The second Case study considered in this year's River Policy Network symposium in Japan was the Akaya Project. The “Akaya Project” is a collaborative project organized by local residents, the Regional office of the national Forestry Agency, and the Nature Conservation Society of Japan. These groups entered into an agreement in order to formalize their collaborative efforts to achieve a sustainable community as well as restoring biodiversity in the adjoining national forests. Officially called the “Biodiversity Restoration Program for Mikuni Mountains and Akaya River,” it is also dubbed the “Akaya Project” because this program covers the tributaries of Tone River and the upper river basin of Akaya River.
The project includes a variety of conservation and restoration components, and includes volunteer and educational opportunities for the public. Their newsletters contain beautiful artwork depicting the local flora and fauna. Making good use of donated buildings, their small headquarters includes rustic sleeping accommodations for work parties and visiting school groups. Some of the Akaya restoration work includes propogating and planting native trees to replace non-native forests, a root cause of much of the ecological disturbance in the planning area.
Forestry practices in Japan include the construction of debris dams, or “sabo dams,” intended to capture sediment eroding from clearcut logging areas. Any visitor to Japan will notice the proliferation of these concrete structures throughout the countryside, even in remote areas where direct property damage is not an issue. This is a byproduct of a huge, and often mis-guided, domestic infrastructure budget.
One component of the Akaya Project is the removal of soil saving dams at Mogurazawa, a tributary of Akaya river. This is probably the first case in which soil saving dams will be removed within national forests, and it is hoped that this will become a new model for forestry management operations in Japan.
Our group hiked through the forest and up the small tributary creek to see firsthand the dam in question. In this case, recent structural damage had undermined the foundation. We crawled through the slot under the dam to see that most of the accumulated sediment had been naturally flushed under the dam. The plan is to remove the central portion of the structure, leaving ‘wings’ on either side. I understood this is intended to help stabilize the streambanks while passing sediment downstream.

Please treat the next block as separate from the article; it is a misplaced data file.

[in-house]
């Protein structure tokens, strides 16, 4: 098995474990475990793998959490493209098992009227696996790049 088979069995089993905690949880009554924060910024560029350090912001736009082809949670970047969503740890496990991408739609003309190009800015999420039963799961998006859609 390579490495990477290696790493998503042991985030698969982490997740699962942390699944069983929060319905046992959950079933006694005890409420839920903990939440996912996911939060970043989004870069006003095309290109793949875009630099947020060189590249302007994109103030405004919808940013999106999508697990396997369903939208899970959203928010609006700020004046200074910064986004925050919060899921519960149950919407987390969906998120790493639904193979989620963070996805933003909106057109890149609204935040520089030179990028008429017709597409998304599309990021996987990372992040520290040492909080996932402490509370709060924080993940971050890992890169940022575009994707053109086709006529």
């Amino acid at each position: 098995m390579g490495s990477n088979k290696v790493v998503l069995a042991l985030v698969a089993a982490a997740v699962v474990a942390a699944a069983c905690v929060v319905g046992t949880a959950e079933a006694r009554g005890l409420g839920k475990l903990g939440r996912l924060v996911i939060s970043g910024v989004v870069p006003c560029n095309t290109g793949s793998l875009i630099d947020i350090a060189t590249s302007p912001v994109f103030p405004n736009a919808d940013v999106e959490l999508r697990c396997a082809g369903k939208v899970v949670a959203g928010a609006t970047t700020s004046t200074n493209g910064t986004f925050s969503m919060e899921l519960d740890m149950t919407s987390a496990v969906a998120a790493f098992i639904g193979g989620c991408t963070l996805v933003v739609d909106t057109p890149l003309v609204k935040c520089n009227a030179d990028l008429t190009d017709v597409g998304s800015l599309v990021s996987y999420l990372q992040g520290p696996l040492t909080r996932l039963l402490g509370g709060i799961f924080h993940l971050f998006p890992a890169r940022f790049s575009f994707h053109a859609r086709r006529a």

At one point I was asked if I had any ideas for ‘ecotourism’ development in the area. The hotspring resorts already draw Japanese tourists, but there are other users of the hotsprings in the winter. Having seen a National Geographic magazine several years ago, I was interested to hear that "Japanese snow monkeys" visit Akaya's natural hotsprings in the winter. Although the Japanese seem accustomed to monkeys, I suggested that monkeys enjoying a hot bath could be a big draw for foreign tourists.
Location: the northern area of Niiharu, Minakami-Cyo(former Niiharu Village), Gunma Pref.
▽Akaya Project（Nature Conservation Society of Japan) http://www.nacsj.or.jp/akaya/index.html
▽Akaya Project（Kanoto Regional Forest Office）http://www.kanto.kokuyurin.go.jp/akaya/akayaproject/
▽Houshi Hot Spring Resort Cyoujyukan http://www.houshi-onsen.jp/
▽Kawafuru Hot Spring Resort Hamaya Ryokan http://www3.kannet.ne.jp/~kawafuru/